I recently was told that once you find a good solvent mixture for separation on thin layer chromatography (TLC), you should only use 10% of the more polar solvent (for silica) when you run your column. I tried it and it worked great!

Since I'd never heard that before, is that a standard rule of thumb, or did I just get lucky?

  • $\begingroup$ There is an article in the Journal of Organic Chemistry that describes this process. I'm having trouble finding it. When I do, I'll make an answer out of it. $\endgroup$
    – Ben Norris
    Jun 19, 2012 at 12:14
  • 2
    $\begingroup$ Is this the article you are referring to? Still, W. C.; Kahn, M.; Mitra, A. J. Org. Chem. 1978, 43, 2923–2925. $\endgroup$ Jun 19, 2012 at 13:24
  • $\begingroup$ That is indeed the article. $\endgroup$
    – Ben Norris
    Jun 20, 2012 at 11:12
  • 1
    $\begingroup$ I didn't see anything in there about changes between TLC solvent and column solvent: I thought you used the same solvent in the TLC and column, and that seems to be what the article describes. $\endgroup$
    – Canageek
    Jun 21, 2012 at 20:14
  • $\begingroup$ @Canageek, yeah, they seem to use the same solvent mixture. I guess that was a fluke that that tip worked. $\endgroup$ Jun 21, 2012 at 20:32

2 Answers 2


I never heard about the "10% rule" and I never applied it. Transferring TLC (silica on aluminium plates, Merck) results to preparative column chromatography on similar silica usually worked without changes, although the situation is a bit different in the column: the upper part of the TLC plate is rather dry when letting it run, while the silica in the column is not. Note that I was never a friend of the dry packing method and always prefered the slurry method to prepare the columns.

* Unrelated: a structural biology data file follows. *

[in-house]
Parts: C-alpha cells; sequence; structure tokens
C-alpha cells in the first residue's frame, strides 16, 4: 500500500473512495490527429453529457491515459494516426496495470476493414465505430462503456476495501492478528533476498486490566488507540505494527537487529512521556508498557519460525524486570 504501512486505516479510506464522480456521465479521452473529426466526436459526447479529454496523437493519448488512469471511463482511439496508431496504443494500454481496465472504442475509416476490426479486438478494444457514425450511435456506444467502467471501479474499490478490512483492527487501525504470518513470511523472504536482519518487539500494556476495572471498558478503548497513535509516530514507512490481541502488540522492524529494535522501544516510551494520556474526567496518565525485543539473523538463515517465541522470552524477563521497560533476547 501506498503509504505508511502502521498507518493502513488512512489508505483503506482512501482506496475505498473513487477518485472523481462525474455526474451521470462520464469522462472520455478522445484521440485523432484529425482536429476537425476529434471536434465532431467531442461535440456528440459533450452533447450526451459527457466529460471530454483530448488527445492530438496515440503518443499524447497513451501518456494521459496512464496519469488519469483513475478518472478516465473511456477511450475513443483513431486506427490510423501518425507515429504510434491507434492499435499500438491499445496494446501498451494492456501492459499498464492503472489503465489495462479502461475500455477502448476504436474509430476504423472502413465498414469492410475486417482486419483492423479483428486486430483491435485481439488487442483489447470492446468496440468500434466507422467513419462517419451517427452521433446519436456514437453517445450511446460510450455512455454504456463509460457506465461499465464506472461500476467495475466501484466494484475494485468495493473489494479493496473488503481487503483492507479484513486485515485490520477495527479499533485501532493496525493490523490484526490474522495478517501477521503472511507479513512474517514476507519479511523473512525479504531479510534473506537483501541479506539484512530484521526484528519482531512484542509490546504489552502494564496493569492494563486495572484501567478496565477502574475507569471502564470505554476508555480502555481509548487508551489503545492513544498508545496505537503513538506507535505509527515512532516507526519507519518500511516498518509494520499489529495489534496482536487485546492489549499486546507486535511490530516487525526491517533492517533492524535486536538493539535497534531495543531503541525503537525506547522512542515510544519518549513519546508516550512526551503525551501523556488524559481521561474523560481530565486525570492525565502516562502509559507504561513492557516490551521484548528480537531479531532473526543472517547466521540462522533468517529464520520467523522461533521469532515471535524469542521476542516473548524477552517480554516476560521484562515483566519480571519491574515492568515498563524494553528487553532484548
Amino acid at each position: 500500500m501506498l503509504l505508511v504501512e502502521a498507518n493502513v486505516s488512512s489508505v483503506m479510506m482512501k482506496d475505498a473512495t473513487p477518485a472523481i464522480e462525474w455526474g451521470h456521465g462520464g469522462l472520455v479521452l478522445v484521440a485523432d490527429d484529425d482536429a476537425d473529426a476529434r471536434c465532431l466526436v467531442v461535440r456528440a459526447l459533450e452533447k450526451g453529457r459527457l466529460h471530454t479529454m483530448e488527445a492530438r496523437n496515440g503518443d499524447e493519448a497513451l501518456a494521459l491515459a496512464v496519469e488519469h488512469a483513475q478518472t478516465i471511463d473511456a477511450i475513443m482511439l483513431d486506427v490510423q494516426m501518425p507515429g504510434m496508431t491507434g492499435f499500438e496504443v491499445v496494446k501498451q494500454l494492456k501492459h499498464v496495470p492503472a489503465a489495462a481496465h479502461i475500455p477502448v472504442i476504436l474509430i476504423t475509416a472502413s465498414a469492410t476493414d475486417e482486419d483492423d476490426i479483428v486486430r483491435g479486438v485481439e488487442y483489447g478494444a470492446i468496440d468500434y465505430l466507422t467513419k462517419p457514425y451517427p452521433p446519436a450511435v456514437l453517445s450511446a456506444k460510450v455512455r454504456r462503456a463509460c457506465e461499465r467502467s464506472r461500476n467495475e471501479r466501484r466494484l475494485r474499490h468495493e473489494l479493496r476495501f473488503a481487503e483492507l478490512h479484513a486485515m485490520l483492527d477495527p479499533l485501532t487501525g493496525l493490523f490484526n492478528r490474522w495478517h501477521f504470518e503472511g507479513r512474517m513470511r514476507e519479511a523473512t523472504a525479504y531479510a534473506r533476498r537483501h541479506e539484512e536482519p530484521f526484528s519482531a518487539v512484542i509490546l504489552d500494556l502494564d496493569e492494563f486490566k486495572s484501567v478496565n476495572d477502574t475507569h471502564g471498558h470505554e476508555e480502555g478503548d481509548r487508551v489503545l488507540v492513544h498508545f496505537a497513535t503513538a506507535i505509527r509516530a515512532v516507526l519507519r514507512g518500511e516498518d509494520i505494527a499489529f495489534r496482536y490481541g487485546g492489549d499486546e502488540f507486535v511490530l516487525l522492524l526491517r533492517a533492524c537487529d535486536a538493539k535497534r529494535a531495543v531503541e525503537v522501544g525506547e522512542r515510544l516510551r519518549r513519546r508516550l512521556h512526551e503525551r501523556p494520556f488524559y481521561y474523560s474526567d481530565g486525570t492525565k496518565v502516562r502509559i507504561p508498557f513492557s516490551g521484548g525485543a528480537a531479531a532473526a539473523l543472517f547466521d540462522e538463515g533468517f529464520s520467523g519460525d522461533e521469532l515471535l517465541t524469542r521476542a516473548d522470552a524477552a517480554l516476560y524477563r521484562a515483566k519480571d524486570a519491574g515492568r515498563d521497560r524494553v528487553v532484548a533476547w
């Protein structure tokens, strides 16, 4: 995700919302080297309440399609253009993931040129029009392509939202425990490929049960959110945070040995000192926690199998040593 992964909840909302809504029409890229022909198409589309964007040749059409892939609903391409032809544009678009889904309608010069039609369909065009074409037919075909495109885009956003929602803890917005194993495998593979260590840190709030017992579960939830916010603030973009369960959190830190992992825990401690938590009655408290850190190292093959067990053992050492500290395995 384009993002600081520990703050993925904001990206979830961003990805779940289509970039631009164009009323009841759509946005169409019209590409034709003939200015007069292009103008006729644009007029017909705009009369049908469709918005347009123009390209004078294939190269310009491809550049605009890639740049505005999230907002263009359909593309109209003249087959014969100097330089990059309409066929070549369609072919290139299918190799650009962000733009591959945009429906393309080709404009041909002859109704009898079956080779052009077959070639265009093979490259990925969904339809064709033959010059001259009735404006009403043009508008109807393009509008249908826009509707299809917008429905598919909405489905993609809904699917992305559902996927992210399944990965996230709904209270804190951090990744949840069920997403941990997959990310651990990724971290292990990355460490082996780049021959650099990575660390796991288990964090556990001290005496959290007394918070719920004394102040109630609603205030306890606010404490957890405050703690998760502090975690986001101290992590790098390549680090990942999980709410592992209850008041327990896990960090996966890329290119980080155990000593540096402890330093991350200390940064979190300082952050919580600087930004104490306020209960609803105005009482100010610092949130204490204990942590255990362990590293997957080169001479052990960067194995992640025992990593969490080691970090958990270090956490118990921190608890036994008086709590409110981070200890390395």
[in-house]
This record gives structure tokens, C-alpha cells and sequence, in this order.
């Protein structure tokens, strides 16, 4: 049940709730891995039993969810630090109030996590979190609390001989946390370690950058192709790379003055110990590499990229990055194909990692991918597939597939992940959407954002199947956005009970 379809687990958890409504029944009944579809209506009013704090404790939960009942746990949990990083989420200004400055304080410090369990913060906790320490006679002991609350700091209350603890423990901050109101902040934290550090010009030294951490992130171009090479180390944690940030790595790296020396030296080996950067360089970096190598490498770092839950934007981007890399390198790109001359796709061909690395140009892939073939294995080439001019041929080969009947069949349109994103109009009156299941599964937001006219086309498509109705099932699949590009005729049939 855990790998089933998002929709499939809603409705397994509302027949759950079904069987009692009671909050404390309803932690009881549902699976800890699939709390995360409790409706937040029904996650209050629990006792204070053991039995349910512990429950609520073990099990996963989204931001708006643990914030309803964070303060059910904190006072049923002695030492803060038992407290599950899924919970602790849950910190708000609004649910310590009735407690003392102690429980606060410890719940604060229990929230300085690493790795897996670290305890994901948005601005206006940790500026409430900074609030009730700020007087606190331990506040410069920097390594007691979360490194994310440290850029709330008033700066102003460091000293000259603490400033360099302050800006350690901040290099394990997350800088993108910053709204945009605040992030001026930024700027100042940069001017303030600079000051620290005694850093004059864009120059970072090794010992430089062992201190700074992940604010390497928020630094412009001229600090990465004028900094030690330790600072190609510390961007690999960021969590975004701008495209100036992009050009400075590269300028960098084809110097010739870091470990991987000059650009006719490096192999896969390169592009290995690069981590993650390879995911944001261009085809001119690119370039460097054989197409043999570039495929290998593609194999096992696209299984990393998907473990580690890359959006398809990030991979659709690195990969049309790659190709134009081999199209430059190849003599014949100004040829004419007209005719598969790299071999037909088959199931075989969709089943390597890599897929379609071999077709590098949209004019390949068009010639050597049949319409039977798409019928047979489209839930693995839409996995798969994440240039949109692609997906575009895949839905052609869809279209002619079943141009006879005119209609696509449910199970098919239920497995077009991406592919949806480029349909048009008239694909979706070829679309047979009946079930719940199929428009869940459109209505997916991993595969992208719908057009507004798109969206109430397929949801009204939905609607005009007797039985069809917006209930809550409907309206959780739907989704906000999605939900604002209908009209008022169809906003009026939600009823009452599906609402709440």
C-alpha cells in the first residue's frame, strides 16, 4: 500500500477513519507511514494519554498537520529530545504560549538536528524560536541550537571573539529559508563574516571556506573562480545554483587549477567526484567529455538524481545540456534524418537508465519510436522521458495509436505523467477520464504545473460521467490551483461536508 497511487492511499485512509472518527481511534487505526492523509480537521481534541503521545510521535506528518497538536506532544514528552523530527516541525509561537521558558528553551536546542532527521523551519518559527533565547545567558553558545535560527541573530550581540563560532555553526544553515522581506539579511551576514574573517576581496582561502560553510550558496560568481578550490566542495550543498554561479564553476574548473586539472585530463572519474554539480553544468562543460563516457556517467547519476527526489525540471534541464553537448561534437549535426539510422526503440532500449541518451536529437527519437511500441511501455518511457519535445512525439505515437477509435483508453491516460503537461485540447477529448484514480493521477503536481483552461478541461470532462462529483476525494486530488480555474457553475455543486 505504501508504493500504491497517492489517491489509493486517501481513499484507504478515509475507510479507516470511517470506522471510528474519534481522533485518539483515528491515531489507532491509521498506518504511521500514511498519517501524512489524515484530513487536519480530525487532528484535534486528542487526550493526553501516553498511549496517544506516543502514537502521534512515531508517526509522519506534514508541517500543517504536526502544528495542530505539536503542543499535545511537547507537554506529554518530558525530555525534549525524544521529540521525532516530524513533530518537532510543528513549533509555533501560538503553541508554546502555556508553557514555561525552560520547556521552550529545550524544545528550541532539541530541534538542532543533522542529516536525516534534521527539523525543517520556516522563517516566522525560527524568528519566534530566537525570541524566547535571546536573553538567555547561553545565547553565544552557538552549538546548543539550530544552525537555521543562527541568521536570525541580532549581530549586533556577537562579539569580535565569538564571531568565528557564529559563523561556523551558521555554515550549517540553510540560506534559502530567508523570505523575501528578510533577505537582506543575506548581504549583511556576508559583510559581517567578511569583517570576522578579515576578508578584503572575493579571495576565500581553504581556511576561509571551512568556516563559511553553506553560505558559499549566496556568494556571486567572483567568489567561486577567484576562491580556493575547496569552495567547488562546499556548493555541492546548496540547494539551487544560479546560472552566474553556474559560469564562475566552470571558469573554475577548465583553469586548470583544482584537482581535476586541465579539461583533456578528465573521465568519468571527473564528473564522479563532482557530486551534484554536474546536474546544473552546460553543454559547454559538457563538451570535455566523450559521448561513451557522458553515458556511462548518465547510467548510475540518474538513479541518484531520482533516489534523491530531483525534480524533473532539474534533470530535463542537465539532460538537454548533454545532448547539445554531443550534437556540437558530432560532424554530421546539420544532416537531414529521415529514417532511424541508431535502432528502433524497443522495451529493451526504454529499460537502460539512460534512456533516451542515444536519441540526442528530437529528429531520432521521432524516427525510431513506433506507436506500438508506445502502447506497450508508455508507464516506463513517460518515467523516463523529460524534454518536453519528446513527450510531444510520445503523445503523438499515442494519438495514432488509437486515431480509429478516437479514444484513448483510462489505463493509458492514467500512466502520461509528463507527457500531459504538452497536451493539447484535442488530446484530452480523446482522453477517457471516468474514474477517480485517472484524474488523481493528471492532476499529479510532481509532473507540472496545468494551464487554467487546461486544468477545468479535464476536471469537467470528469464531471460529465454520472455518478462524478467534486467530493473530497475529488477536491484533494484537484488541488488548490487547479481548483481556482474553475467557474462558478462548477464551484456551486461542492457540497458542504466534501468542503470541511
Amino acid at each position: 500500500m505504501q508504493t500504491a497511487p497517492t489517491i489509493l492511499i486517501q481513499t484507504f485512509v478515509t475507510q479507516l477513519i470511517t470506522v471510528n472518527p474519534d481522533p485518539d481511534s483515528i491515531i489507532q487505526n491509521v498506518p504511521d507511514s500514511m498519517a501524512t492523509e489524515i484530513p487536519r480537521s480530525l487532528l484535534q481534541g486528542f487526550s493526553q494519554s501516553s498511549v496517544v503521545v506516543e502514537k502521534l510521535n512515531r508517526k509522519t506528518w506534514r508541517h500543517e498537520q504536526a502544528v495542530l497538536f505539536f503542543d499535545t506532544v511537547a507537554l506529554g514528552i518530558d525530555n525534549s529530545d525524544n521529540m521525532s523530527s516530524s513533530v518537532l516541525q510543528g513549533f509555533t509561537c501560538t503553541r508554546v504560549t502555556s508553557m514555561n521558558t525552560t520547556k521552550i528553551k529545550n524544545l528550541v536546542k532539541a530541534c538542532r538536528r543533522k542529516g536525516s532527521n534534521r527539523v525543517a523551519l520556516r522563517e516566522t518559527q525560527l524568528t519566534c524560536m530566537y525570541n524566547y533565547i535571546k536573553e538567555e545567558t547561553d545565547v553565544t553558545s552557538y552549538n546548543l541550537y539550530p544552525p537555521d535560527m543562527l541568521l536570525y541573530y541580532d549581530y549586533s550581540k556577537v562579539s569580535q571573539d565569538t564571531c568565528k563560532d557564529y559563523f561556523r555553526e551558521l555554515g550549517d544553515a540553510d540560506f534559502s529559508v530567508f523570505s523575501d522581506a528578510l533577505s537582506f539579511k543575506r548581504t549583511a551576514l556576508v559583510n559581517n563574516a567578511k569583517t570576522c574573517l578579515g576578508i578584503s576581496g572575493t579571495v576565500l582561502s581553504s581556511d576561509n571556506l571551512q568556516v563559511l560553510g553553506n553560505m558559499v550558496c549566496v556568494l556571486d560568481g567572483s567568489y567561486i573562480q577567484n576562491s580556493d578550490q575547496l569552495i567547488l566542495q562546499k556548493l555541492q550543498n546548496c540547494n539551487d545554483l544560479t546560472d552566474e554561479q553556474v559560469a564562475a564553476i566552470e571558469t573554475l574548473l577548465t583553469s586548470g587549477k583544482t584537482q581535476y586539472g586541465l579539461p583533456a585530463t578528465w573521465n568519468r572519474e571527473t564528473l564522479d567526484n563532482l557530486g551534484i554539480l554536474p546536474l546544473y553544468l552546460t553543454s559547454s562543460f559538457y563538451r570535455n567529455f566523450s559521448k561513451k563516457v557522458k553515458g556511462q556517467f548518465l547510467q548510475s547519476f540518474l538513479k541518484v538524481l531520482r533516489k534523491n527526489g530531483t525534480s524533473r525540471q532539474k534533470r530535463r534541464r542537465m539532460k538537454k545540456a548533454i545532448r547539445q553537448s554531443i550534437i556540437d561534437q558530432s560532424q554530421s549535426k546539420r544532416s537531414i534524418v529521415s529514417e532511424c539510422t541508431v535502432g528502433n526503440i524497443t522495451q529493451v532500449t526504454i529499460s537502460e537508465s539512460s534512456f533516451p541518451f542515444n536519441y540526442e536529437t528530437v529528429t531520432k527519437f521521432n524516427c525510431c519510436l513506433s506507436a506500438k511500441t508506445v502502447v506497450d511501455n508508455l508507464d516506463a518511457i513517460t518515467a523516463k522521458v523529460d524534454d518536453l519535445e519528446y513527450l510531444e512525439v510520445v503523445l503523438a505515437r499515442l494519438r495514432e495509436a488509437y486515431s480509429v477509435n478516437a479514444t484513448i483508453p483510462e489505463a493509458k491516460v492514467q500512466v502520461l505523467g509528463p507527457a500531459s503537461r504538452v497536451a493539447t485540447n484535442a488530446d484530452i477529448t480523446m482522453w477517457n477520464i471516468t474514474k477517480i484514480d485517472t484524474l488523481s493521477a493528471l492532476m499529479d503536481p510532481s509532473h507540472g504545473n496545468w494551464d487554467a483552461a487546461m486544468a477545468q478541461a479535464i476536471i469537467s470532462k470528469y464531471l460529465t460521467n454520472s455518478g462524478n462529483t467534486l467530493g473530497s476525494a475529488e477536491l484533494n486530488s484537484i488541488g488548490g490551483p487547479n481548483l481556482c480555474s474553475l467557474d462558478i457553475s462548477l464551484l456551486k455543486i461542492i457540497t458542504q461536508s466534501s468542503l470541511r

Anyway, I never thought about increasing the polarity.

Bad separation typically was a result of column overload, bad packing or cracking of the stationary phase, e.g., when the diethylether evaporates in the column.

+1 For citing the classic article on flash chromatography!

I can really recommend the technique and I used it ... more than once ;)


I believe the 10% rule only applies to ''strong'' solvents such as methanol or ethanol. These solvents have polarities around 6.6 compared to ethyl acetate which has a polarity of 4.3 or so and hexanes which is what, zero?

Anyways the rumor is that strong solvents will degrade the silica. Here is an interesting article that confirms and denies said rule. http://www.flash-purification.com/does-methanol-really-dissolve-silica-during-flash-column-chromatography/

As with all good chemistry questions it depends and nothing beats running the experiment. The proof is in the NMR.


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